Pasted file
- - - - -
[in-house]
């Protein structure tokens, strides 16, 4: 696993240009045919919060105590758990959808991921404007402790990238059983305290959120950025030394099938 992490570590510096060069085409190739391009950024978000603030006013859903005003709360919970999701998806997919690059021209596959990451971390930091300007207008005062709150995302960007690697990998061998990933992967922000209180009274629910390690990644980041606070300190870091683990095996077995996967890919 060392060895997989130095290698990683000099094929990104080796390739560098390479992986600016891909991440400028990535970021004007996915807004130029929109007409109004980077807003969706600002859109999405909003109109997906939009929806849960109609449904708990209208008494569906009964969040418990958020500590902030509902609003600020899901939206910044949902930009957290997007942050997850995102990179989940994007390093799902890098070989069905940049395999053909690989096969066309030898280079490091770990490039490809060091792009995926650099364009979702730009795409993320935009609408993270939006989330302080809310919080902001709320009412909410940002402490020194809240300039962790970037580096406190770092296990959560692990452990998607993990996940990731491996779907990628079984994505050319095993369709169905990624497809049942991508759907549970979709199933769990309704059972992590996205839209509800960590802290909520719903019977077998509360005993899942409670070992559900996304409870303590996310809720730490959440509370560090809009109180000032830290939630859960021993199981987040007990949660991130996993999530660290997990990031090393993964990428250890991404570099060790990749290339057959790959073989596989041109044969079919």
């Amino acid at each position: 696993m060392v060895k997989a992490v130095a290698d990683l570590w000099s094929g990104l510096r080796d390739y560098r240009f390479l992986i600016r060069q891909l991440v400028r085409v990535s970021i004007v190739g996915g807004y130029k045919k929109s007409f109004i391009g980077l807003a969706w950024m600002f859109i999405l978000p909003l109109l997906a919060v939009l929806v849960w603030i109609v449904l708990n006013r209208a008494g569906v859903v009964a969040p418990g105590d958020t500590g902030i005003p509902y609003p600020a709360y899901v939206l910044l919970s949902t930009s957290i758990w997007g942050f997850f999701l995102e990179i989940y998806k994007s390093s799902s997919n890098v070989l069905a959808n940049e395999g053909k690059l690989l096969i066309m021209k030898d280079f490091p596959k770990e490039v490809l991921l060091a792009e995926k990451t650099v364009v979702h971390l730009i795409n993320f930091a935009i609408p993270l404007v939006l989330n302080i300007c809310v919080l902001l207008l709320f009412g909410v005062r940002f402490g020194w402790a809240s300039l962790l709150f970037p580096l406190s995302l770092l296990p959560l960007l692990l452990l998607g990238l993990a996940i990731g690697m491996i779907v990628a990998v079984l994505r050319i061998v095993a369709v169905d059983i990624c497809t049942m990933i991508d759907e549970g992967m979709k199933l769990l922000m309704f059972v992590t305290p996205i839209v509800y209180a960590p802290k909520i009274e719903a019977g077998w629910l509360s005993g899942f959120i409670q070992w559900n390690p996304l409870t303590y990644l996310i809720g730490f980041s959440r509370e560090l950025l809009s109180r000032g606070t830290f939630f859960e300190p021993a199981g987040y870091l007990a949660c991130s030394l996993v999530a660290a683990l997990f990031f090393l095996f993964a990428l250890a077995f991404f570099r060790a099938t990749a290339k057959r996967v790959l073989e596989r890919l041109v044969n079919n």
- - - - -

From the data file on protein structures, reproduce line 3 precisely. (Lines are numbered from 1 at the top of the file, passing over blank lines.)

């Amino acid at each position: 696993m060392v060895k997989a992490v130095a290698d990683l570590w000099s094929g990104l510096r080796d390739y560098r240009f390479l992986i600016r060069q891909l991440v400028r085409v990535s970021i004007v190739g996915g807004y130029k045919k929109s007409f109004i391009g980077l807003a969706w950024m600002f859109i999405l978000p909003l109109l997906a919060v939009l929806v849960w603030i109609v449904l708990n006013r209208a008494g569906v859903v009964a969040p418990g105590d958020t500590g902030i005003p509902y609003p600020a709360y899901v939206l910044l919970s949902t930009s957290i758990w997007g942050f997850f999701l995102e990179i989940y998806k994007s390093s799902s997919n890098v070989l069905a959808n940049e395999g053909k690059l690989l096969i066309m021209k030898d280079f490091p596959k770990e490039v490809l991921l060091a792009e995926k990451t650099v364009v979702h971390l730009i795409n993320f930091a935009i609408p993270l404007v939006l989330n302080i300007c809310v919080l902001l207008l709320f009412g909410v005062r940002f402490g020194w402790a809240s300039l962790l709150f970037p580096l406190s995302l770092l296990p959560l960007l692990l452990l998607g990238l993990a996940i990731g690697m491996i779907v990628a990998v079984l994505r050319i061998v095993a369709v169905d059983i990624c497809t049942m990933i991508d759907e549970g992967m979709k199933l769990l922000m309704f059972v992590t305290p996205i839209v509800y209180a960590p802290k909520i009274e719903a019977g077998w629910l509360s005993g899942f959120i409670q070992w559900n390690p996304l409870t303590y990644l996310i809720g730490f980041s959440r509370e560090l950025l809009s109180r000032g606070t830290f939630f859960e300190p021993a199981g987040y870091l007990a949660c991130s030394l996993v999530a660290a683990l997990f990031f090393l095996f993964a990428l250890a077995f991404f570099r060790a099938t990749a290339k057959r996967v790959l073989e596989r890919l041109v044969n079919n």